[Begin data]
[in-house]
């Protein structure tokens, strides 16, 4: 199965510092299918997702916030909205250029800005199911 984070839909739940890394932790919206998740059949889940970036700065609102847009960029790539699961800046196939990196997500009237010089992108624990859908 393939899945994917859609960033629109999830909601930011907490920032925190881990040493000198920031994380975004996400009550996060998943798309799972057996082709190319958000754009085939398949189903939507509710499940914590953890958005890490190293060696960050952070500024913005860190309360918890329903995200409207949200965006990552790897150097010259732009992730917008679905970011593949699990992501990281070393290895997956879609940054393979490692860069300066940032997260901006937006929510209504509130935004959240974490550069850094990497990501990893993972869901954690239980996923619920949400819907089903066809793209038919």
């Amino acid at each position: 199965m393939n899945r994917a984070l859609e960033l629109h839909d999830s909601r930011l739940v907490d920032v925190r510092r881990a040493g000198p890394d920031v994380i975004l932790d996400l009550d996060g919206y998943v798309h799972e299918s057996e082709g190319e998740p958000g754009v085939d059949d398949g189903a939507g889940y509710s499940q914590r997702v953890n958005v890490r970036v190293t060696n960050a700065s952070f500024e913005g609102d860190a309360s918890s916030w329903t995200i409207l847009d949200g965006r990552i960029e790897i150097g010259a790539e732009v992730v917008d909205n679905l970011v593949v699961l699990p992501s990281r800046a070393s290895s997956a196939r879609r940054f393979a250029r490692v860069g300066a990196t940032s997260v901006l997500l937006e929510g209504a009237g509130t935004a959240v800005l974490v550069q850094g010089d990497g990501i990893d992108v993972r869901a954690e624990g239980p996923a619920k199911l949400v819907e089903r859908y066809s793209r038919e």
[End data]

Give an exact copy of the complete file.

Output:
[in-house]
């Protein structure tokens, strides 16, 4: 199965510092299918997702916030909205250029800005199911 984070839909739940890394932790919206998740059949889940970036700065609102847009960029790539699961800046196939990196997500009237010089992108624990859908 393939899945994917859609960033629109999830909601930011907490920032925190881990040493000198920031994380975004996400009550996060998943798309799972057996082709190319958000754009085939398949189903939507509710499940914590953890958005890490190293060696960050952070500024913005860190309360918890329903995200409207949200965006990552790897150097010259732009992730917008679905970011593949699990992501990281070393290895997956879609940054393979490692860069300066940032997260901006937006929510209504509130935004959240974490550069850094990497990501990893993972869901954690239980996923619920949400819907089903066809793209038919």
């Amino acid at each position: 199965m393939n899945r994917a984070l859609e960033l629109h839909d999830s909601r930011l739940v907490d920032v925190r510092r881990a040493g000198p890394d920031v994380i975004l932790d996400l009550d996060g919206y998943v798309h799972e299918s057996e082709g190319e998740p958000g754009v085939d059949d398949g189903a939507g889940y509710s499940q914590r997702v953890n958005v890490r970036v190293t060696n960050a700065s952070f500024e913005g609102d860190a309360s918890s916030w329903t995200i409207l847009d949200g965006r990552i960029e790897i150097g010259a790539e732009v992730v917008d909205n679905l970011v593949v699961l699990p992501s990281r800046a070393s290895s997956a196939r879609r940054f393979a250029r490692v860069g300066a990196t940032s997260v901006l997500l937006e929510g209504a009237g509130t935004a959240v800005l974490v550069q850094g010089d990497g990501i990893d992108v993972r869901a954690e624990g239980p996923a619920k199911l949400v819907e089903r859908y066809s793209r038919e």